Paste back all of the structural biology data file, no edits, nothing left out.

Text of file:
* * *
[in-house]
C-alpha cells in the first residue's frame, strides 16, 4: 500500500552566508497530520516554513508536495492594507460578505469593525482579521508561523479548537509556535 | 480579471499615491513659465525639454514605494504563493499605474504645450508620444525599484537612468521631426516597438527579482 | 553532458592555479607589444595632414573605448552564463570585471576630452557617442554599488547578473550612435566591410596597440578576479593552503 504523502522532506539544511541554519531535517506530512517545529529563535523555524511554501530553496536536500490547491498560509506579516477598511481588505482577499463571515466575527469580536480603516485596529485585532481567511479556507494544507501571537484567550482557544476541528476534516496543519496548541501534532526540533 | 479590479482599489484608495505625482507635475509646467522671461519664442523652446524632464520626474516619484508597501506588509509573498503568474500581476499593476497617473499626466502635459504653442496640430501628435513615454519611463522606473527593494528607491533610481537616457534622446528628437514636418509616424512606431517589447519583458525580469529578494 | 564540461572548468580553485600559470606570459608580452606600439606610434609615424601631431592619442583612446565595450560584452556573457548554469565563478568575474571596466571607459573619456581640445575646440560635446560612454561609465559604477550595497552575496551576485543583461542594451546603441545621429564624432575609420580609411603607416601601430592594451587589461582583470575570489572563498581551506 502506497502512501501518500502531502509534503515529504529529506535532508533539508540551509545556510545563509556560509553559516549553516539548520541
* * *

[in-house]
C-alpha cells in the first residue's frame, strides 16, 4: 500500500552566508497530520516554513508536495492594507460578505469593525482579521508561523479548537509556535 | 480579471499615491513659465525639454514605494504563493499605474504645450508620444525599484537612468521631426516597438527579482 | 553532458592555479607589444595632414573605448552564463570585471576630452557617442554599488547578473550612435566591410596597440578576479593552503 504523502522532506539544511541554519531535517506530512517545529529563535523555524511554501530553496536536500490547491498560509506579516477598511481588505482577499463571515466575527469580536480603516485596529485585532481567511479556507494544507501571537484567550482557544476541528476534516496543519496548541501534532526540533 | 479590479482599489484608495505625482507635475509646467522671461519664442523652446524632464520626474516619484508597501506588509509573498503568474500581476499593476497617473499626466502635459504653442496640430501628435513615454519611463522606473527593494528607491533610481537616457534622446528628437514636418509616424512606431517589447519583458525580469529578494 | 564540461572548468580553485600559470606570459608580452606600439606610434609615424601631431592619442583612446565595450560584452556573457548554469565563478568575474571596466571607459573619456581640445575646440560635446560612454561609465559604477550595497552575496551576485543583461542594451546603441545621429564624432575609420580609411603607416601601430592594451587589461582583470575570489572563498581551506 502506497502512501501518500502531502509534503515529504529529506535532508533539508540551509545556510545563509556560509553559516549553516539548520541